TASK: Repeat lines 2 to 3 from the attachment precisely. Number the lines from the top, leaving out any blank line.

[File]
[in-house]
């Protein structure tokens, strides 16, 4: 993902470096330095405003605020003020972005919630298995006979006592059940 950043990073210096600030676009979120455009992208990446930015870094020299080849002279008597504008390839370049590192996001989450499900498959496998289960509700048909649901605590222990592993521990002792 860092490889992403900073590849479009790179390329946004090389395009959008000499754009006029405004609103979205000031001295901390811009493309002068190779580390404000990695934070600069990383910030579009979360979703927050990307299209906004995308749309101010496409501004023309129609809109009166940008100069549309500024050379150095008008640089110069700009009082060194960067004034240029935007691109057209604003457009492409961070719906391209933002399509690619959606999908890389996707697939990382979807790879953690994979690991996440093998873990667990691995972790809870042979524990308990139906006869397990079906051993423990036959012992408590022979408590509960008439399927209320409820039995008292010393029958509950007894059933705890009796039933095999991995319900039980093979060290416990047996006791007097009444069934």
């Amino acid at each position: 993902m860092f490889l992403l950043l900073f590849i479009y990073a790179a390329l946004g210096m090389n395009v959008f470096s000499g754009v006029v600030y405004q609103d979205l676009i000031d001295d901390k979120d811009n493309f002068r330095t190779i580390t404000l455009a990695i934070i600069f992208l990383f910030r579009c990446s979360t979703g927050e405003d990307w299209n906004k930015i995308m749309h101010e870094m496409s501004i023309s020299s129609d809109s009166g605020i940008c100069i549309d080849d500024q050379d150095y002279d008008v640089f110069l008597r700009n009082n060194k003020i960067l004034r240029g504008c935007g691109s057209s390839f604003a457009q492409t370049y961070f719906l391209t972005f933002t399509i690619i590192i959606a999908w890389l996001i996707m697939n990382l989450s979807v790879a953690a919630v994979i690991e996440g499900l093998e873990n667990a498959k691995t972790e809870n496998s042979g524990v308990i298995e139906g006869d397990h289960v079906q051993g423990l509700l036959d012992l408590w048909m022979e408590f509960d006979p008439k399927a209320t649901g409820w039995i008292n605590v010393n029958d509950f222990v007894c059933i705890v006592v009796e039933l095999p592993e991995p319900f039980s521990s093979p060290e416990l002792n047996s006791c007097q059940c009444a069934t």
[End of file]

């Protein structure tokens, strides 16, 4: 993902470096330095405003605020003020972005919630298995006979006592059940 950043990073210096600030676009979120455009992208990446930015870094020299080849002279008597504008390839370049590192996001989450499900498959496998289960509700048909649901605590222990592993521990002792 860092490889992403900073590849479009790179390329946004090389395009959008000499754009006029405004609103979205000031001295901390811009493309002068190779580390404000990695934070600069990383910030579009979360979703927050990307299209906004995308749309101010496409501004023309129609809109009166940008100069549309500024050379150095008008640089110069700009009082060194960067004034240029935007691109057209604003457009492409961070719906391209933002399509690619959606999908890389996707697939990382979807790879953690994979690991996440093998873990667990691995972790809870042979524990308990139906006869397990079906051993423990036959012992408590022979408590509960008439399927209320409820039995008292010393029958509950007894059933705890009796039933095999991995319900039980093979060290416990047996006791007097009444069934």
């Amino acid at each position: 993902m860092f490889l992403l950043l900073f590849i479009y990073a790179a390329l946004g210096m090389n395009v959008f470096s000499g754009v006029v600030y405004q609103d979205l676009i000031d001295d901390k979120d811009n493309f002068r330095t190779i580390t404000l455009a990695i934070i600069f992208l990383f910030r579009c990446s979360t979703g927050e405003d990307w299209n906004k930015i995308m749309h101010e870094m496409s501004i023309s020299s129609d809109s009166g605020i940008c100069i549309d080849d500024q050379d150095y002279d008008v640089f110069l008597r700009n009082n060194k003020i960067l004034r240029g504008c935007g691109s057209s390839f604003a457009q492409t370049y961070f719906l391209t972005f933002t399509i690619i590192i959606a999908w890389l996001i996707m697939n990382l989450s979807v790879a953690a919630v994979i690991e996440g499900l093998e873990n667990a498959k691995t972790e809870n496998s042979g524990v308990i298995e139906g006869d397990h289960v079906q051993g423990l509700l036959d012992l408590w048909m022979e408590f509960d006979p008439k399927a209320t649901g409820w039995i008292n605590v010393n029958d509950f222990v007894c059933i705890v006592v009796e039933l095999p592993e991995p319900f039980s521990s093979p060290e416990l002792n047996s006791c007097q059940c009444a069934t």